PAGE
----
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EU budget talks break down on how to use fines money
[BRUSSELS] Disagreement between the European Parliament and member states on how to use windfall income from fines levied by the European Union has stalled progress on the 2015 budget, raising a risk of deadlock running into the new year.
Lawmakers complained on Tuesday that member states had waited till the final day of a three-week budget conciliation process before presenting parliament with a demand that 5 billion euros (US$6.3 billion) in unbudgeted fines income should go to member states to help them curb their fiscal deficits.
Governments, which have long battled with the Brussels legislature to hold down EU spending, rejected parliament's call to settle some of the bloc's 4.7 billion euros of unpaid bills with the windfall - most of it from penalties imposed on firms and states which breached EU antitrust and other regulations.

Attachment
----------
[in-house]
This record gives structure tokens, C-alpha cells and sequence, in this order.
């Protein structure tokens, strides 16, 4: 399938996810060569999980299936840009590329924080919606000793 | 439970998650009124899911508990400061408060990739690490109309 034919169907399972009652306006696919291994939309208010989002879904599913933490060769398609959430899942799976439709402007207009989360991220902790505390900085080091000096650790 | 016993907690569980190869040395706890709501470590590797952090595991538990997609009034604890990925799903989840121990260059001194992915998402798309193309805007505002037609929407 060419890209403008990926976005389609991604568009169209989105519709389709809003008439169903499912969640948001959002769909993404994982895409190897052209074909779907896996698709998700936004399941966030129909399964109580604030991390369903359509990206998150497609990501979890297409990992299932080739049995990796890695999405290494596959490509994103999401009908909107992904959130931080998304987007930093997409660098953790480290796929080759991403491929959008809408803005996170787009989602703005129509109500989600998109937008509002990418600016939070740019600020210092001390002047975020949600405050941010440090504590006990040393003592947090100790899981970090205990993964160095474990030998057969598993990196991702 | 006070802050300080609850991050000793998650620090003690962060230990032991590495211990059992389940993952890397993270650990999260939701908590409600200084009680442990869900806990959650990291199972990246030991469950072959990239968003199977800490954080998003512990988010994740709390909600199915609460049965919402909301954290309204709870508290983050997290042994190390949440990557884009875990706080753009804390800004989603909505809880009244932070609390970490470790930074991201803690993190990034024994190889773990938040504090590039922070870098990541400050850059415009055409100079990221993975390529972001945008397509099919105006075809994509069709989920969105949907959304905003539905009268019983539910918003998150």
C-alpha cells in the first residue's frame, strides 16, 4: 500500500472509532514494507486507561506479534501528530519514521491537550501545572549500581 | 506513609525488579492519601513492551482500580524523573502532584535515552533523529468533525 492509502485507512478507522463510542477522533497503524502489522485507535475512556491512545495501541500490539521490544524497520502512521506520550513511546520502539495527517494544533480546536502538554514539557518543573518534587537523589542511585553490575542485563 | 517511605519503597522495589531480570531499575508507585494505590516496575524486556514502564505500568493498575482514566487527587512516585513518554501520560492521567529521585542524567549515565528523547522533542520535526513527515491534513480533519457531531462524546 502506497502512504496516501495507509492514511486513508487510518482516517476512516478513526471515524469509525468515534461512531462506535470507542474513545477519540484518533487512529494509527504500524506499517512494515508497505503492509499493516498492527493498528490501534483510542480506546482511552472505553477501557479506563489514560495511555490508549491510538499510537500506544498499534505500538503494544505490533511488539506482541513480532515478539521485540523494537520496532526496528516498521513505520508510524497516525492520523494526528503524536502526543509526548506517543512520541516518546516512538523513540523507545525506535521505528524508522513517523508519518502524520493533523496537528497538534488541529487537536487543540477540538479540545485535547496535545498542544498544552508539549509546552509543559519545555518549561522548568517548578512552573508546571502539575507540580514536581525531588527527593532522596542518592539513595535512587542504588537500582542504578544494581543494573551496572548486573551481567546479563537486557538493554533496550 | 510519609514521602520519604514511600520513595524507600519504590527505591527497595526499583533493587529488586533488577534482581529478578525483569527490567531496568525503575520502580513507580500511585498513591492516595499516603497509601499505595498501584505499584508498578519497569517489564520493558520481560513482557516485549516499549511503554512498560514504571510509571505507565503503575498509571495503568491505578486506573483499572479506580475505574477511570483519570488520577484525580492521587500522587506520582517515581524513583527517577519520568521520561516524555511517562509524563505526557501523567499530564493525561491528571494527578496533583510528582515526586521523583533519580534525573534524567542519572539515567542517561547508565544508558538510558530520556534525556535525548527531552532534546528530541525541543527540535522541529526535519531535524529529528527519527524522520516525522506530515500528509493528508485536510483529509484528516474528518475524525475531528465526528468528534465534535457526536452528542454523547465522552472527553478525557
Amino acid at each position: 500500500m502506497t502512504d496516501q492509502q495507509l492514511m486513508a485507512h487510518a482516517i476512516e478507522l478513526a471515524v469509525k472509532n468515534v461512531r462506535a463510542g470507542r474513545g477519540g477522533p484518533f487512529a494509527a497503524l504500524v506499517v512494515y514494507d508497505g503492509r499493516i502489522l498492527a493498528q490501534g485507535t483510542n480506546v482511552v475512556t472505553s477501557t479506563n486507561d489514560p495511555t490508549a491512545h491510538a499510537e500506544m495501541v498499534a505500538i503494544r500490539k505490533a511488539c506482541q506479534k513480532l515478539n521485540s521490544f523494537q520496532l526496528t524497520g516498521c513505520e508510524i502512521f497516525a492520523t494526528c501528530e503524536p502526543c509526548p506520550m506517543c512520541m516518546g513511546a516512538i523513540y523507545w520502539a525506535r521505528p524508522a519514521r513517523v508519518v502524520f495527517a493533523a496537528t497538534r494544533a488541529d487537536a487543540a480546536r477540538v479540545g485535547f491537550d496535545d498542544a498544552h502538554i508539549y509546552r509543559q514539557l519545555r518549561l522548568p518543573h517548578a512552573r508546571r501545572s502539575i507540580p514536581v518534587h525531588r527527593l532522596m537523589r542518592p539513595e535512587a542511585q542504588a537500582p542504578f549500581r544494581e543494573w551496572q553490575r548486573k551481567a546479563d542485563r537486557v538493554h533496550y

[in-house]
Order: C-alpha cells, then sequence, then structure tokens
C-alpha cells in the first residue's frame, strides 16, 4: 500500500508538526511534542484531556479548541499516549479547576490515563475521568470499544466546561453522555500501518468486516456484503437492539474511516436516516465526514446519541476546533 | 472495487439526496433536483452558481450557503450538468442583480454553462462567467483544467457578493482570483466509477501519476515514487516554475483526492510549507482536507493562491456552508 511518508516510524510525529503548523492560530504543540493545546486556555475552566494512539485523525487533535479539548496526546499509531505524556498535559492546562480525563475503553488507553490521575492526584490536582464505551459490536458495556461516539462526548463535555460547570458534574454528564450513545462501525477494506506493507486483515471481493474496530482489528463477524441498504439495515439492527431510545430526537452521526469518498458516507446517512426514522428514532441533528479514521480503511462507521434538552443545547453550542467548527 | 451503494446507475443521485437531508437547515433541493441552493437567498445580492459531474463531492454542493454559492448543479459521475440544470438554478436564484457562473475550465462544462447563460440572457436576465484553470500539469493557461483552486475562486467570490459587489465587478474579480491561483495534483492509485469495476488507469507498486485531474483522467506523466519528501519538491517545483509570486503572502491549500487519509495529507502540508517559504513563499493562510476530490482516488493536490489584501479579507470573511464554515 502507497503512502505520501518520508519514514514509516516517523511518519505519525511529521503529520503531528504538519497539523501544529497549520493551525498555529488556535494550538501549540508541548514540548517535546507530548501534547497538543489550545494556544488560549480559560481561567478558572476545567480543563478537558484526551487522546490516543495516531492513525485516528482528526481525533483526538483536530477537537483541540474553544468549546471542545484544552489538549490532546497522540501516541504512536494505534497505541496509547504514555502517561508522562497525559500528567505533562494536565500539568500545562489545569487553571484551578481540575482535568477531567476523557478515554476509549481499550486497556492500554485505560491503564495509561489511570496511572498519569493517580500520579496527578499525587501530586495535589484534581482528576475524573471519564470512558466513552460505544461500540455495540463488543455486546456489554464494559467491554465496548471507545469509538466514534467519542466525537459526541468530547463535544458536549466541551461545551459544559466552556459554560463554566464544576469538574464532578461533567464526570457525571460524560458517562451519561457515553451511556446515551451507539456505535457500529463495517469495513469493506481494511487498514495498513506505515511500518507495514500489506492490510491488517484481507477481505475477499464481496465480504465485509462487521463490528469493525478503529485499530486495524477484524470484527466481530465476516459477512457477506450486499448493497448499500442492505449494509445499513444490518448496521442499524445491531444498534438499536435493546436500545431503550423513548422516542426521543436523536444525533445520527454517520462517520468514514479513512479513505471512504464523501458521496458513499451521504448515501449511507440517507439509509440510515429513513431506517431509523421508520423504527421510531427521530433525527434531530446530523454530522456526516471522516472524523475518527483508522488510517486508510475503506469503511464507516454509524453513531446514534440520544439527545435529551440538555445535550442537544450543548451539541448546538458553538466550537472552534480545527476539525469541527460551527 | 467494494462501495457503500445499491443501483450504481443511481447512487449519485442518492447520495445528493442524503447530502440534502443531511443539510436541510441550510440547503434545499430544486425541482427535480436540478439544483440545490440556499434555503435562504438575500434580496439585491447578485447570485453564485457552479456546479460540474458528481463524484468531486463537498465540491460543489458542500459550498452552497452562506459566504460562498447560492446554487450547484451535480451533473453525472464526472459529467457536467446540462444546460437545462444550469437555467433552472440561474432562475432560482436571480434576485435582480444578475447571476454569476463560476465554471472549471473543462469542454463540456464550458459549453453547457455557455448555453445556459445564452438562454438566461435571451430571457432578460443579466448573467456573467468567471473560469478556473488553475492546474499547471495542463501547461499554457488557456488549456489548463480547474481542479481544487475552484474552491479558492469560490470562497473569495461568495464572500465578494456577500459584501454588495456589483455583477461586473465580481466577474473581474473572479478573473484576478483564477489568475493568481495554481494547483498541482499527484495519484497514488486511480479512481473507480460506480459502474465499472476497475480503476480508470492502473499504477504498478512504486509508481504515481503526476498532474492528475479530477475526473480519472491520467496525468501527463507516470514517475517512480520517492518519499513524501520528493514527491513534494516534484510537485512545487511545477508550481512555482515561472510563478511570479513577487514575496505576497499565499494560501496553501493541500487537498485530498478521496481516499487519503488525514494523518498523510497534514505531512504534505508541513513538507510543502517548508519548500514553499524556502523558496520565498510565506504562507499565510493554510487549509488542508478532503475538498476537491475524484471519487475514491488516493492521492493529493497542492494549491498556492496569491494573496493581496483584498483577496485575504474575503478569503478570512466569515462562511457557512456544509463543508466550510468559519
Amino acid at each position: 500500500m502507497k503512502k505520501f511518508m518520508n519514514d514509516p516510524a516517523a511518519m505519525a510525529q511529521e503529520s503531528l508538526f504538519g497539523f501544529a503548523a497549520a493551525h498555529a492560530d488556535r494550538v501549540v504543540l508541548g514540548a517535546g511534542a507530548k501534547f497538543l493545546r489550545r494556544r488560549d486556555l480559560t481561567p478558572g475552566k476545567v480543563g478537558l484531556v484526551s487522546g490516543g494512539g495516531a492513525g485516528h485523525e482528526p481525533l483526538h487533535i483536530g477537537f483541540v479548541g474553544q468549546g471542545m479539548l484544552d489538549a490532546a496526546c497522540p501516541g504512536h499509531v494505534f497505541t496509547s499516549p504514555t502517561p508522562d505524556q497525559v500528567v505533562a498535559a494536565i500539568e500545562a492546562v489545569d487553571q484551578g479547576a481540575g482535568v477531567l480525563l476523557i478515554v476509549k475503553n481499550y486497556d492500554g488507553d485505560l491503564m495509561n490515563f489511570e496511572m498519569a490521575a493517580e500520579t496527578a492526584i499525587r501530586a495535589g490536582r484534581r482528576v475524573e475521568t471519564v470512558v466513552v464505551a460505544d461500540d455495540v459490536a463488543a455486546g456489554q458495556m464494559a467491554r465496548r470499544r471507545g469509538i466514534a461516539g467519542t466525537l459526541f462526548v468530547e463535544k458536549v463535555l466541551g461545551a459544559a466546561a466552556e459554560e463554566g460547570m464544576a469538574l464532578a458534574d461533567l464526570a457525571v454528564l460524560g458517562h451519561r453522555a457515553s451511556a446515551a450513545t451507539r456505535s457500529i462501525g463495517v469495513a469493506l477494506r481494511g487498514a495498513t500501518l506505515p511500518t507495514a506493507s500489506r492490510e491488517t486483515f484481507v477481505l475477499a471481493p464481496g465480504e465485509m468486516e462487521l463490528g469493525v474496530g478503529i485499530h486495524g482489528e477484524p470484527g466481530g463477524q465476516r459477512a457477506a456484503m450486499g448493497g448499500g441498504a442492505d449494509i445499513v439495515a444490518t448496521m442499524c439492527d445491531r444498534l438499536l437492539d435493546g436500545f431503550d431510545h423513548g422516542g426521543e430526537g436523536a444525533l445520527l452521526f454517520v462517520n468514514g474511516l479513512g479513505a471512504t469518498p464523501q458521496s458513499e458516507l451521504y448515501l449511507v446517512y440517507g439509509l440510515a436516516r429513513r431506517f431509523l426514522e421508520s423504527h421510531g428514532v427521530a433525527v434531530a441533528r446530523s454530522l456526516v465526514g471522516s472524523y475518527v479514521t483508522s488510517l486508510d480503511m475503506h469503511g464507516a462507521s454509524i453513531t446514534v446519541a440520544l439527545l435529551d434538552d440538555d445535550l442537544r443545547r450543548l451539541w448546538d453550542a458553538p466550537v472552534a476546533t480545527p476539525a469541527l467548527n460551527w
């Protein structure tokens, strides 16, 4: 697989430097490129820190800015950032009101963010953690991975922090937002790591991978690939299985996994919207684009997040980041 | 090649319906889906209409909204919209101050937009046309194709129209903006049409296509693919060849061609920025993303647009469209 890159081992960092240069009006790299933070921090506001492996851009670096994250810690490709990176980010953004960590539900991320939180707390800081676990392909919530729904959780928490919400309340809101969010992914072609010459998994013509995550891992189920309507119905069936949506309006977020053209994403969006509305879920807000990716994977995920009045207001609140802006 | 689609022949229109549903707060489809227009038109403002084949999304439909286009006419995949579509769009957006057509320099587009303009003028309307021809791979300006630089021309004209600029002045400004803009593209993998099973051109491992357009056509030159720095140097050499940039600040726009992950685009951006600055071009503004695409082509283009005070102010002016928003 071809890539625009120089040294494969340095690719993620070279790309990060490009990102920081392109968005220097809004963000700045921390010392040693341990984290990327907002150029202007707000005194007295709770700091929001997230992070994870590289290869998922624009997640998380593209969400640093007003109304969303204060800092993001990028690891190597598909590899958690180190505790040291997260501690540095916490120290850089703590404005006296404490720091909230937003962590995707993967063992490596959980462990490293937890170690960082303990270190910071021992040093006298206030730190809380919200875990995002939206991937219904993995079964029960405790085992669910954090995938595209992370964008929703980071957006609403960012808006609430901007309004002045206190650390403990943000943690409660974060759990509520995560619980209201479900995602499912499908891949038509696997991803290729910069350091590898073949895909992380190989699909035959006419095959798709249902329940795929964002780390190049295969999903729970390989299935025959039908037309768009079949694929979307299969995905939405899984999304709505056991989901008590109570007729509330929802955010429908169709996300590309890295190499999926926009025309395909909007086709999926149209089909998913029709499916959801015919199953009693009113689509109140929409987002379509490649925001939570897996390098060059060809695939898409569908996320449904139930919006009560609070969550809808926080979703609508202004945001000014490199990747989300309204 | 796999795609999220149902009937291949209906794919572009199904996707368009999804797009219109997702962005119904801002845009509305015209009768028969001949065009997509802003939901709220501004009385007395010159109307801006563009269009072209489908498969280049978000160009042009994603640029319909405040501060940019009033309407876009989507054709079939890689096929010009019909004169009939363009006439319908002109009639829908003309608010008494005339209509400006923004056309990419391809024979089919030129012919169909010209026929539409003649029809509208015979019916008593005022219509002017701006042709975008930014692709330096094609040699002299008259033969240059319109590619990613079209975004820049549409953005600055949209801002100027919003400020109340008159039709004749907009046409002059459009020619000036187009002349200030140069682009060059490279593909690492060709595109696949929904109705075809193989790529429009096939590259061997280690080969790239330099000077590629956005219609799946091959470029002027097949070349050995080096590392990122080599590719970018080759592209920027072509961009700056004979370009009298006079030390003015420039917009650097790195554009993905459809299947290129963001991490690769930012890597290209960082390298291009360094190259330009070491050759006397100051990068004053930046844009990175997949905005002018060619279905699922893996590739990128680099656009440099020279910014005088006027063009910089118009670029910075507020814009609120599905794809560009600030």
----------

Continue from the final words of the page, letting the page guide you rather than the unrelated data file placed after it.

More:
The European Commission, the executive arm of the bloc, will present a new draft 2015 budget in the coming days for approval by parliament and the member states, a Commission spokesman said. If no budget is agreed by Dec 31 then, as happened in 2011, monthly spending will be capped at this year's levels.
Parliament, which had passed an original draft by a large majority, renewed criticism of member governments, saying their late payment of contributions to the EU's 146-billion-euro annual budget meant funds were not reaching recipients of EU grants - including small businesses, researchers and students.
EU spending, much of it going on support to farmers and underdeveloped regions, accounts for only about 2 per cent of all public expenditure across the bloc. But governments in the wealthier Western members which fund the Union face growing opposition at home to curb their contributions to Brussels.